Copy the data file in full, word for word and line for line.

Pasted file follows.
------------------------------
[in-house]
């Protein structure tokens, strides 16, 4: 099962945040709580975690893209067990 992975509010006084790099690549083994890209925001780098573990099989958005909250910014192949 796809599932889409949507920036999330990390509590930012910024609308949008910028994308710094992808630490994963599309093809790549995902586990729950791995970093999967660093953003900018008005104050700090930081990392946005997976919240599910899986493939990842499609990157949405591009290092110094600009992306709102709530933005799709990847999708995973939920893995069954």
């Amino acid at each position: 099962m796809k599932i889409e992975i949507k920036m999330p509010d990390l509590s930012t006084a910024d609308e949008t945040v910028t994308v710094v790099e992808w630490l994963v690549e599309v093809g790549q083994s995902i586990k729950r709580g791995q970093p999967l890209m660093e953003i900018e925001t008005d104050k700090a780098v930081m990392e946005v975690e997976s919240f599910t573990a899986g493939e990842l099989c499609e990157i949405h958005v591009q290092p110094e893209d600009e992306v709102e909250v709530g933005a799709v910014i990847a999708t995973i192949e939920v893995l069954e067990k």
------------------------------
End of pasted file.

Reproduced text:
[in-house]
């Protein structure tokens, strides 16, 4: 099962945040709580975690893209067990 992975509010006084790099690549083994890209925001780098573990099989958005909250910014192949 796809599932889409949507920036999330990390509590930012910024609308949008910028994308710094992808630490994963599309093809790549995902586990729950791995970093999967660093953003900018008005104050700090930081990392946005997976919240599910899986493939990842499609990157949405591009290092110094600009992306709102709530933005799709990847999708995973939920893995069954």
């Amino acid at each position: 099962m796809k599932i889409e992975i949507k920036m999330p509010d990390l509590s930012t006084a910024d609308e949008t945040v910028t994308v710094v790099e992808w630490l994963v690549e599309v093809g790549q083994s995902i586990k729950r709580g791995q970093p999967l890209m660093e953003i900018e925001t008005d104050k700090a780098v930081m990392e946005v975690e997976s919240f599910t573990a899986g493939e990842l099989c499609e990157i949405h958005v591009q290092p110094e893209d600009e992306v709102e909250v709530g933005a799709v910014i990847a999708t995973i192949e939920v893995l069954e067990k």